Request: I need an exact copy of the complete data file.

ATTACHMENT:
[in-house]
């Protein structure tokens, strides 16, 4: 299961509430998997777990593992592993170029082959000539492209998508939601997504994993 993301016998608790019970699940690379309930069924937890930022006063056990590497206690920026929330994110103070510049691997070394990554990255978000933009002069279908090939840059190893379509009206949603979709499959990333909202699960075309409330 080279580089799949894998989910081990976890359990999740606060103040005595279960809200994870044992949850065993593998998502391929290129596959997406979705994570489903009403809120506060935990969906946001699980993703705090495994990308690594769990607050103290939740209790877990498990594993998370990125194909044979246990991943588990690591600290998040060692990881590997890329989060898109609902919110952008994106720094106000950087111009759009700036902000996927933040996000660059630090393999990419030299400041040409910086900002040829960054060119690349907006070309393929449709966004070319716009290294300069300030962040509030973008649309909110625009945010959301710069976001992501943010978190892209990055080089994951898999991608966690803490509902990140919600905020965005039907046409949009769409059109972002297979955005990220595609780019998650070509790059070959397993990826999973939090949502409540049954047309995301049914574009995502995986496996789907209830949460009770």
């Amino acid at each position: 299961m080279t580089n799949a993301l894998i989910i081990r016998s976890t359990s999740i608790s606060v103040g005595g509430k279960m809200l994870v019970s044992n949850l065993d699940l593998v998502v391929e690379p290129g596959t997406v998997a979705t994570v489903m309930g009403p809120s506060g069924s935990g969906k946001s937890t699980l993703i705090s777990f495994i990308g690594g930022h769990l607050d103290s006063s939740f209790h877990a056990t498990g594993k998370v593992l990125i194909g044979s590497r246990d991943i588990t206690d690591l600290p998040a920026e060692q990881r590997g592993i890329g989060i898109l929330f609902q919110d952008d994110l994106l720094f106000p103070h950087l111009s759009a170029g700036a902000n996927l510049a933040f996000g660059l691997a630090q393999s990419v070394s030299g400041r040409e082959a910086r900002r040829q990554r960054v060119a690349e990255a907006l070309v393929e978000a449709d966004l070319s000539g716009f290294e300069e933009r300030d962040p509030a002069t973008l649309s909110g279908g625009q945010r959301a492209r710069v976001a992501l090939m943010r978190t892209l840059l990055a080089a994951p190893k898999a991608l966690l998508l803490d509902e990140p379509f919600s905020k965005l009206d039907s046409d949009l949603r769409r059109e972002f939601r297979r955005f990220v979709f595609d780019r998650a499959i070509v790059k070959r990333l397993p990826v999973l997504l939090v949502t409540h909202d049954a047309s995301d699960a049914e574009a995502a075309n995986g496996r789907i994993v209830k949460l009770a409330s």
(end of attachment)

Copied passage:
[in-house]
């Protein structure tokens, strides 16, 4: 299961509430998997777990593992592993170029082959000539492209998508939601997504994993 993301016998608790019970699940690379309930069924937890930022006063056990590497206690920026929330994110103070510049691997070394990554990255978000933009002069279908090939840059190893379509009206949603979709499959990333909202699960075309409330 080279580089799949894998989910081990976890359990999740606060103040005595279960809200994870044992949850065993593998998502391929290129596959997406979705994570489903009403809120506060935990969906946001699980993703705090495994990308690594769990607050103290939740209790877990498990594993998370990125194909044979246990991943588990690591600290998040060692990881590997890329989060898109609902919110952008994106720094106000950087111009759009700036902000996927933040996000660059630090393999990419030299400041040409910086900002040829960054060119690349907006070309393929449709966004070319716009290294300069300030962040509030973008649309909110625009945010959301710069976001992501943010978190892209990055080089994951898999991608966690803490509902990140919600905020965005039907046409949009769409059109972002297979955005990220595609780019998650070509790059070959397993990826999973939090949502409540049954047309995301049914574009995502995986496996789907209830949460009770």
């Amino acid at each position: 299961m080279t580089n799949a993301l894998i989910i081990r016998s976890t359990s999740i608790s606060v103040g005595g509430k279960m809200l994870v019970s044992n949850l065993d699940l593998v998502v391929e690379p290129g596959t997406v998997a979705t994570v489903m309930g009403p809120s506060g069924s935990g969906k946001s937890t699980l993703i705090s777990f495994i990308g690594g930022h769990l607050d103290s006063s939740f209790h877990a056990t498990g594993k998370v593992l990125i194909g044979s590497r246990d991943i588990t206690d690591l600290p998040a920026e060692q990881r590997g592993i890329g989060i898109l929330f609902q919110d952008d994110l994106l720094f106000p103070h950087l111009s759009a170029g700036a902000n996927l510049a933040f996000g660059l691997a630090q393999s990419v070394s030299g400041r040409e082959a910086r900002r040829q990554r960054v060119a690349e990255a907006l070309v393929e978000a449709d966004l070319s000539g716009f290294e300069e933009r300030d962040p509030a002069t973008l649309s909110g279908g625009q945010r959301a492209r710069v976001a992501l090939m943010r978190t892209l840059l990055a080089a994951p190893k898999a991608l966690l998508l803490d509902e990140p379509f919600s905020k965005l009206d039907s046409d949009l949603r769409r059109e972002f939601r297979r955005f990220v979709f595609d780019r998650a499959i070509v790059k070959r990333l397993p990826v999973l997504l939090v949502t409540h909202d049954a047309s995301d699960a049914e574009a995502a075309n995986g496996r789907i994993v209830k949460l009770a409330s």